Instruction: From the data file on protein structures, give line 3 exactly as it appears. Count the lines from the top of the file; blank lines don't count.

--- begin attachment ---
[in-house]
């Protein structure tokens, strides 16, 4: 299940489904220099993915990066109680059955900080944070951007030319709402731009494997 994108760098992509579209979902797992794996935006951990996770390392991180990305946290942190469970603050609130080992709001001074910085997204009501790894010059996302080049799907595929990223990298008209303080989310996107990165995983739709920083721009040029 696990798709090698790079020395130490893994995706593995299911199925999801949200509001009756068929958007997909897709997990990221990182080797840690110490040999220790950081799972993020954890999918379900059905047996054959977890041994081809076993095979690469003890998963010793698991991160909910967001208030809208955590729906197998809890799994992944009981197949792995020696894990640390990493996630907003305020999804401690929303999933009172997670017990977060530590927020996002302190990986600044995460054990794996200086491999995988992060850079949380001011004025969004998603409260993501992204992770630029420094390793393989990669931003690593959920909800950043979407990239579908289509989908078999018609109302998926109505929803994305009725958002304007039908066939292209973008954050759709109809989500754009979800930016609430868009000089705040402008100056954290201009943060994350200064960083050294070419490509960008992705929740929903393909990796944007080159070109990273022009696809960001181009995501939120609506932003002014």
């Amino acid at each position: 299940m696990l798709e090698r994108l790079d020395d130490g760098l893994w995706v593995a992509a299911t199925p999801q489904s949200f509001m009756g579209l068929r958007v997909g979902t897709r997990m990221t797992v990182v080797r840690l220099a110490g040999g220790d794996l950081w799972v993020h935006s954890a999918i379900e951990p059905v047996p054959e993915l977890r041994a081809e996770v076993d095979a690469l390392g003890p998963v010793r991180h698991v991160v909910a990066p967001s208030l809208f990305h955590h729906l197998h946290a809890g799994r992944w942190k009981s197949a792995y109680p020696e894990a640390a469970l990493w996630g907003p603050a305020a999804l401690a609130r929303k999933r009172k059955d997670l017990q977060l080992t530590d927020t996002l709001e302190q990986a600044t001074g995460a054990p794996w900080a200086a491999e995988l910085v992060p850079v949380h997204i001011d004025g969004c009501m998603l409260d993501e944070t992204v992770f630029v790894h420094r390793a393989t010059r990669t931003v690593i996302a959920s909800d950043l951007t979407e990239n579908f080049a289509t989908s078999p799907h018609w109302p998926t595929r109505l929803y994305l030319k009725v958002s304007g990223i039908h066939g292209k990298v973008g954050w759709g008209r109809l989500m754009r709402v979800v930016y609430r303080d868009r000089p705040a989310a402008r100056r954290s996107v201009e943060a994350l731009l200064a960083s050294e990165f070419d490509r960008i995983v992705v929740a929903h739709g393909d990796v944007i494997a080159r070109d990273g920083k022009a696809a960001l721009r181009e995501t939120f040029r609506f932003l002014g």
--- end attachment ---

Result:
């Amino acid at each position: 299940m696990l798709e090698r994108l790079d020395d130490g760098l893994w995706v593995a992509a299911t199925p999801q489904s949200f509001m009756g579209l068929r958007v997909g979902t897709r997990m990221t797992v990182v080797r840690l220099a110490g040999g220790d794996l950081w799972v993020h935006s954890a999918i379900e951990p059905v047996p054959e993915l977890r041994a081809e996770v076993d095979a690469l390392g003890p998963v010793r991180h698991v991160v909910a990066p967001s208030l809208f990305h955590h729906l197998h946290a809890g799994r992944w942190k009981s197949a792995y109680p020696e894990a640390a469970l990493w996630g907003p603050a305020a999804l401690a609130r929303k999933r009172k059955d997670l017990q977060l080992t530590d927020t996002l709001e302190q990986a600044t001074g995460a054990p794996w900080a200086a491999e995988l910085v992060p850079v949380h997204i001011d004025g969004c009501m998603l409260d993501e944070t992204v992770f630029v790894h420094r390793a393989t010059r990669t931003v690593i996302a959920s909800d950043l951007t979407e990239n579908f080049a289509t989908s078999p799907h018609w109302p998926t595929r109505l929803y994305l030319k009725v958002s304007g990223i039908h066939g292209k990298v973008g954050w759709g008209r109809l989500m754009r709402v979800v930016y609430r303080d868009r000089p705040a989310a402008r100056r954290s996107v201009e943060a994350l731009l200064a960083s050294e990165f070419d490509r960008i995983v992705v929740a929903h739709g393909d990796v944007i494997a080159r070109d990273g920083k022009a696809a960001l721009r181009e995501t939120f040029r609506f932003l002014g």